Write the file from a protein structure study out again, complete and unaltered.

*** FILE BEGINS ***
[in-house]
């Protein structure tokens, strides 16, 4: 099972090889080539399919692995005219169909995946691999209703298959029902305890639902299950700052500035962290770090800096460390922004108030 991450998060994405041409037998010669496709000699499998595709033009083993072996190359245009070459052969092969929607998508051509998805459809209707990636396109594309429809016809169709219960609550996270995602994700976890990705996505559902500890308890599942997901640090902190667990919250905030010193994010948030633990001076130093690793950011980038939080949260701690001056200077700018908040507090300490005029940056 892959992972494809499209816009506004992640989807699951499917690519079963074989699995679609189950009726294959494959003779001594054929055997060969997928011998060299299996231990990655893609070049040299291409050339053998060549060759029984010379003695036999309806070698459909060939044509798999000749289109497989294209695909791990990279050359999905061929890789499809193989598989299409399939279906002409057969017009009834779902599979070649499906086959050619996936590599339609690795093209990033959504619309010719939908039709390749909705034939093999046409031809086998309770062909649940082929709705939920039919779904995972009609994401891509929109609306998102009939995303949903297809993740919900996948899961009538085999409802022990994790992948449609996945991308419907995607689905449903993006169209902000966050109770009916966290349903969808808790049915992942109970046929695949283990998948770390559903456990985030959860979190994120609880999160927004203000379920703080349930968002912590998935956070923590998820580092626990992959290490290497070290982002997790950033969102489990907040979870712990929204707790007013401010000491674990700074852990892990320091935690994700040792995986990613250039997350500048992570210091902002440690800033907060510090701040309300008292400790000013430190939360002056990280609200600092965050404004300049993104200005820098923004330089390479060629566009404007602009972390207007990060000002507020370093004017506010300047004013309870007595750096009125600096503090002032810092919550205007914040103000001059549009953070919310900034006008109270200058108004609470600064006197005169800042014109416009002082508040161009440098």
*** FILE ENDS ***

[in-house]
């Protein structure tokens, strides 16, 4: 099972090889080539399919692995005219169909995946691999209703298959029902305890639902299950700052500035962290770090800096460390922004108030 991450998060994405041409037998010669496709000699499998595709033009083993072996190359245009070459052969092969929607998508051509998805459809209707990636396109594309429809016809169709219960609550996270995602994700976890990705996505559902500890308890599942997901640090902190667990919250905030010193994010948030633990001076130093690793950011980038939080949260701690001056200077700018908040507090300490005029940056 892959992972494809499209816009506004992640989807699951499917690519079963074989699995679609189950009726294959494959003779001594054929055997060969997928011998060299299996231990990655893609070049040299291409050339053998060549060759029984010379003695036999309806070698459909060939044509798999000749289109497989294209695909791990990279050359999905061929890789499809193989598989299409399939279906002409057969017009009834779902599979070649499906086959050619996936590599339609690795093209990033959504619309010719939908039709390749909705034939093999046409031809086998309770062909649940082929709705939920039919779904995972009609994401891509929109609306998102009939995303949903297809993740919900996948899961009538085999409802022990994790992948449609996945991308419907995607689905449903993006169209902000966050109770009916966290349903969808808790049915992942109970046929695949283990998948770390559903456990985030959860979190994120609880999160927004203000379920703080349930968002912590998935956070923590998820580092626990992959290490290497070290982002997790950033969102489990907040979870712990929204707790007013401010000491674990700074852990892990320091935690994700040792995986990613250039997350500048992570210091902002440690800033907060510090701040309300008292400790000013430190939360002056990280609200600092965050404004300049993104200005820098923004330089390479060629566009404007602009972390207007990060000002507020370093004017506010300047004013309870007595750096009125600096503090002032810092919550205007914040103000001059549009953070919310900034006008109270200058108004609470600064006197005169800042014109416009002082508040161009440098």